• Mega-Microbes: The Doctor claims the spiders are "bacteria" from the enormous Moon creature.
  • Men Are the Expendable Gender: The two male shuttle crewmembers are killed by the spider germs, leaving three women to decide Earth's future.
  • A Million Is a Statistic: The fact that what's happening on the Moon is killing people by the millions is considered completely irrelevant by the present-day characters, but the life of the non-sentient creature causing those deaths is given massive moral weight.
  • Mythology Gag: In this episode, the Doctor, who currently looks older than his previous incarnations, travels with a Coal Hill School student and her teacher... the exact same set-up as the original Hartnell years (minus one schoolteacher, although Danny Pink fills that function).
  • The Needs of the Many: If they don't kill the creature hatching from the Moon, Earth will die. As Lundvik points out, they can kill one infant in order to save countless more on Earth.
  • No Conservation of Mass: They explicitly point out that the Moon's increased gravity is due to its mass increasing, and then attribute that to the creature inside growing without. Then the creature somehow lays an egg (the act itself not that unusual; even chickens can lay eggs without males) that is bigger than itself, and apparently equal in mass to the Moon originally, seconds after it hatches. The explanation for this is complicated. The spider microbes and, by extension, the Moon creature itself, has something called "unstable mass". The huge increase is something the creature needed for the next step of its reproduction cycle, exactly to pop out a very massive egg — there's weirder things in this particular 'verse.
  • No Endor Holocaust: While it's averted in that the Moon's mass increase has catastrophic effects on the tides, the impact of two Moon-sized masses in orbit would not be pleasant for the Earth to say the least.
    • A moon-sized satellite falling apart over an inhabited planet likewise does not cause any problems.
  • Nothing Is the Same Anymore: This episode marks a turning point in the relationship between the Doctor and Clara, although this is not made explicit until later episodes. His attitude towards her changes, she actually becomes more understanding of his methods as the movement of Clara towards becoming his Distaff Counterpart accelerates, and if anything the two grow closer to the detriment of her relationship with Danny.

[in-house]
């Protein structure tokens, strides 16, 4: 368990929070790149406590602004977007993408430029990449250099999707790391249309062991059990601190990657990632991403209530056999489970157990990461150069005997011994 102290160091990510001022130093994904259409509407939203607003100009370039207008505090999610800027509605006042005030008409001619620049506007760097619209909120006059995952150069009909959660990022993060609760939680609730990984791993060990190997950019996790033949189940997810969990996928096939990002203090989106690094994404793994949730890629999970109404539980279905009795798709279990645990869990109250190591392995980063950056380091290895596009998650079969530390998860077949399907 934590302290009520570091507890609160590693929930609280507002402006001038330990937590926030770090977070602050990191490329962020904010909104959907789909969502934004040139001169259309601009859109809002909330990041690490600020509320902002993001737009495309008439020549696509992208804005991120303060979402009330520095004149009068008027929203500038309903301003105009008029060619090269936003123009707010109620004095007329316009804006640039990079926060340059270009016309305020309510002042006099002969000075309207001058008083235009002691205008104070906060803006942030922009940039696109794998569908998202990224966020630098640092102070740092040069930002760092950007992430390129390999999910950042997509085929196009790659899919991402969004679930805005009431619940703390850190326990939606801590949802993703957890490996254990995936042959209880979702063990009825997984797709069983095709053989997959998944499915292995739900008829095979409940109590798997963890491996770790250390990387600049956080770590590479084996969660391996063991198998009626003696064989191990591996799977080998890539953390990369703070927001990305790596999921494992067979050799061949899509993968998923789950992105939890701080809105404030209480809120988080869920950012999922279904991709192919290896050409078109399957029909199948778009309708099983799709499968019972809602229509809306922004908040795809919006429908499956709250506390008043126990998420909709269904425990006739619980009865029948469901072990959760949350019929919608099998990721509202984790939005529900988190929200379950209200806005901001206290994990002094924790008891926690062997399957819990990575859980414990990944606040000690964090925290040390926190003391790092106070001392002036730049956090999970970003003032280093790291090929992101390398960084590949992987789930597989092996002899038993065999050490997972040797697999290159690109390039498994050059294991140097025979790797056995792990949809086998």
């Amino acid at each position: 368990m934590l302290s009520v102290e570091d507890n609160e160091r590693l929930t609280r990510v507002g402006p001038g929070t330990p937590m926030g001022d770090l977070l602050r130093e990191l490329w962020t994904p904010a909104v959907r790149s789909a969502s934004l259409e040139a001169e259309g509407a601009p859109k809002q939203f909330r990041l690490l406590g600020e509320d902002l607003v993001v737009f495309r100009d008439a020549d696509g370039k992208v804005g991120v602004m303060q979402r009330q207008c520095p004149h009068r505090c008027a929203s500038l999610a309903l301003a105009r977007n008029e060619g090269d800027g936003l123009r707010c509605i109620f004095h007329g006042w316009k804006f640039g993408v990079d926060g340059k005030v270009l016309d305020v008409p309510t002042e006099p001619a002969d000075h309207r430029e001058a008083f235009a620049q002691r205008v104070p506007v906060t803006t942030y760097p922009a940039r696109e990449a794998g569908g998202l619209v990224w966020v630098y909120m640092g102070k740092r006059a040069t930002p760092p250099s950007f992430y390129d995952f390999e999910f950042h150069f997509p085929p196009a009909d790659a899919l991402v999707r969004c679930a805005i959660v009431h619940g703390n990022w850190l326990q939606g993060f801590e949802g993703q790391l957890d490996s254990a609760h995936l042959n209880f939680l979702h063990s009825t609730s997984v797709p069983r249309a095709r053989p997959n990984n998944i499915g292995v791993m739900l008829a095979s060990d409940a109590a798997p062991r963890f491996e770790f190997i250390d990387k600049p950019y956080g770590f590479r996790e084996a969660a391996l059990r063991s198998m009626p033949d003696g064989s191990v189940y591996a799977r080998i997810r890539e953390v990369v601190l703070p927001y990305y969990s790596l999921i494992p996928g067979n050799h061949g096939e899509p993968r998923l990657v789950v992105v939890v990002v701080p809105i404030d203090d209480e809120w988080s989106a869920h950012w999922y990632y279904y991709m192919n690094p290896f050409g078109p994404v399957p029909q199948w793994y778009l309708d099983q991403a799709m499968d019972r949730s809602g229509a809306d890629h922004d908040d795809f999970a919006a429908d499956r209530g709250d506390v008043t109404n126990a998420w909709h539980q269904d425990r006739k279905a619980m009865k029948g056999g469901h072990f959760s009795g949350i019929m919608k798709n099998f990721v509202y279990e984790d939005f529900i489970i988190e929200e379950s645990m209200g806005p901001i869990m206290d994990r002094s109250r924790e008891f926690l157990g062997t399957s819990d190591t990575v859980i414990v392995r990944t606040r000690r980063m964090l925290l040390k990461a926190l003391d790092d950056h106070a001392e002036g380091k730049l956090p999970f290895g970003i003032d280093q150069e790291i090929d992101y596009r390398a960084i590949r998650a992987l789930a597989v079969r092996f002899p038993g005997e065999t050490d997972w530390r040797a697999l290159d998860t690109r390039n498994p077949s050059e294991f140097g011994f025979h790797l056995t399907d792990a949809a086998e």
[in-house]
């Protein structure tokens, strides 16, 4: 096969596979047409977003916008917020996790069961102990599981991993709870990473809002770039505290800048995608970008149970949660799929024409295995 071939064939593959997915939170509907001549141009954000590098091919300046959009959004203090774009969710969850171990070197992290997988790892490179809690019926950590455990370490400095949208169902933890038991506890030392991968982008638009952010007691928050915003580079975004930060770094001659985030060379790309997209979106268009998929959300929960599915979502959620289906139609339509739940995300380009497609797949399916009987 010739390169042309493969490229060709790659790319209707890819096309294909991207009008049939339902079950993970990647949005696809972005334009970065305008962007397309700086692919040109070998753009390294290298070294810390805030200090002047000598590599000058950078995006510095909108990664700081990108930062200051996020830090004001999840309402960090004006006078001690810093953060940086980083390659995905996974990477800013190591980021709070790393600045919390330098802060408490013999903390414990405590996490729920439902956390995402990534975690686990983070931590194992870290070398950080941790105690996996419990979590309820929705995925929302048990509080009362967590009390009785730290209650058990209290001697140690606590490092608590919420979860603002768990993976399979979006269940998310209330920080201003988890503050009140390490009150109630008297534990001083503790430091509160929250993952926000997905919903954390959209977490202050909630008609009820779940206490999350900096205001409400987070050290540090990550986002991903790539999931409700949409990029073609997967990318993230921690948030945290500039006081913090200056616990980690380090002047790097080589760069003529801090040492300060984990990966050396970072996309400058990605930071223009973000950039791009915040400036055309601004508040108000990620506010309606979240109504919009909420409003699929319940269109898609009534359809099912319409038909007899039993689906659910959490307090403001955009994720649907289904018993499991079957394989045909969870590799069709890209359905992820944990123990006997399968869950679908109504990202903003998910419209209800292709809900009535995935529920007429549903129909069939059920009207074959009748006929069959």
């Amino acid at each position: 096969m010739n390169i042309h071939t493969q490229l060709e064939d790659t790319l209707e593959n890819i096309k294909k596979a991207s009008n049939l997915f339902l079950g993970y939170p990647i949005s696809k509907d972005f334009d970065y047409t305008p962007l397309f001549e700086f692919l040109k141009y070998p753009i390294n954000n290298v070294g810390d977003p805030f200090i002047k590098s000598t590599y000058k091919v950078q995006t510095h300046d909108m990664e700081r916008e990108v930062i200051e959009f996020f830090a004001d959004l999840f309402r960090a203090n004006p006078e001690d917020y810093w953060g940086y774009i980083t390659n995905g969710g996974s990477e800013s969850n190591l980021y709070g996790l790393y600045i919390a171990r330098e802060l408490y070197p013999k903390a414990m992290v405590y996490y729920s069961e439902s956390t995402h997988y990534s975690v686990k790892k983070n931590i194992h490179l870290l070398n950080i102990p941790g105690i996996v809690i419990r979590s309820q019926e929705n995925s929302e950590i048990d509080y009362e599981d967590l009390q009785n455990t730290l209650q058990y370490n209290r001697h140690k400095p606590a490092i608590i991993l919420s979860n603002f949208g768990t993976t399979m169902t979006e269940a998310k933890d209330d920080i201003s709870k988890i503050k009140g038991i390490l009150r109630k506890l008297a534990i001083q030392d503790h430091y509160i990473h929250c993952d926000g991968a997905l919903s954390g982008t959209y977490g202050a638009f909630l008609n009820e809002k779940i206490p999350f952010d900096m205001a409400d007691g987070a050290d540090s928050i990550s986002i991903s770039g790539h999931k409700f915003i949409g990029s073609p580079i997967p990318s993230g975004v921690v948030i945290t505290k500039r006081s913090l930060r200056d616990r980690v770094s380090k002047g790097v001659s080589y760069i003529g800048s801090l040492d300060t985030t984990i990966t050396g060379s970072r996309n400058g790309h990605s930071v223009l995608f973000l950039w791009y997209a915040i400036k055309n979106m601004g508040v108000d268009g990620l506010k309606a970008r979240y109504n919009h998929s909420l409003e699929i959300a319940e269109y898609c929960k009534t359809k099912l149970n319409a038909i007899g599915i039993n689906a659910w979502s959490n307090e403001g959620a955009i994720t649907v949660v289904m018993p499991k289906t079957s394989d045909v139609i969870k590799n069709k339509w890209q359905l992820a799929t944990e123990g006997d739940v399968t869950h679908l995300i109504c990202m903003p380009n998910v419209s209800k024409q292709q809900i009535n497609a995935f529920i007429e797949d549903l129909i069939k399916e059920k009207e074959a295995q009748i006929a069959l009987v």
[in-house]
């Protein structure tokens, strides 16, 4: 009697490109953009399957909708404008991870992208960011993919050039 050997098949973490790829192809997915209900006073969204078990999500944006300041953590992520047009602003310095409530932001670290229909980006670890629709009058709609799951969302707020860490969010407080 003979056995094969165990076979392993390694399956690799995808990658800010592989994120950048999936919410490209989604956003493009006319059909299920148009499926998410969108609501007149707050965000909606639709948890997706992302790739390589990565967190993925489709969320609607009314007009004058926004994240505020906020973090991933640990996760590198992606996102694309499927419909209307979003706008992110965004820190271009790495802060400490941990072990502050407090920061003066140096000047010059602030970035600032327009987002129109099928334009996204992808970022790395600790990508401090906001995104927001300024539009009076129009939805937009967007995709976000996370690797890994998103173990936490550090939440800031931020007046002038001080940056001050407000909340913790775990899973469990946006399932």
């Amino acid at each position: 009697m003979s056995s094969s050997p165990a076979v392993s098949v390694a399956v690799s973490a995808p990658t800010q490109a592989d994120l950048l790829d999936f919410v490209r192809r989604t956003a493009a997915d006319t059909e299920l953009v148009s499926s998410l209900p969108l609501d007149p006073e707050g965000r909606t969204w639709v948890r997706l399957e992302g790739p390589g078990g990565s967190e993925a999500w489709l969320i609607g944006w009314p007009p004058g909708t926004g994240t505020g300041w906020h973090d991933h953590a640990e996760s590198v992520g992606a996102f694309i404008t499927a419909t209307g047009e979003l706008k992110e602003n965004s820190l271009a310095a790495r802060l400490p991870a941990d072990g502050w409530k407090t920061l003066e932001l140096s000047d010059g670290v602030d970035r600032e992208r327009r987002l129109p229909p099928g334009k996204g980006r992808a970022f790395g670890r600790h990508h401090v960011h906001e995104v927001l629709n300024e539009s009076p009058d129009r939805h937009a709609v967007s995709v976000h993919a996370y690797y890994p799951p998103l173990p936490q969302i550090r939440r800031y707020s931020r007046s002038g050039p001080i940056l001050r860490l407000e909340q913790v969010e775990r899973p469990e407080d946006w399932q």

• Oh, Crap!: The Doctor gets one when he realises that his attempt to show his respect for Clara by letting her make her own decision (and trusting her to make the right one) has left her feeling patronised, betrayed, and so angry she storms out of the TARDIS.
  • Omniscient Morality Licence: Clara angrily calls out the Doctor for this at the end of the episode before leaving him. All of his talk about how he trusted her to make the right decision and respected her to make her own choices fall on deaf ears.
  • Our Presidents Are Different: Mentioned in passing, the President of the United States in 2049 is a woman. She's apparently a grown up Courtney. They must have changed the "born in the U.S. only" rule, unless she was born in the U.S. and moved to Britain as a child. (In real life there has been talk of changing this rule given the rise of potential presidential candidates over the years who are American but not born on US soil, so maybe it's been done by 2049.)
  • Patrick Stewart Speech: The Doctor gives one from the Earth after the Moon hatches about how humanity will expand and thrive in the stars.
  • Planetary Parasite:
    • The spider-germs are living off the creature in the Moon.
    • Lundvik calls the Moon-creature an "exoparasite" and assumes that if allowed to hatch, it will attack or infest the Earth.
  • Poor Communication Kills: The Doctor doesn't tell anyone that sparing the creature hatching inside the Moon will not have the disastrous consequences everyone else is fearing until after Clara makes her decision to spare it. It doesn't go well for him.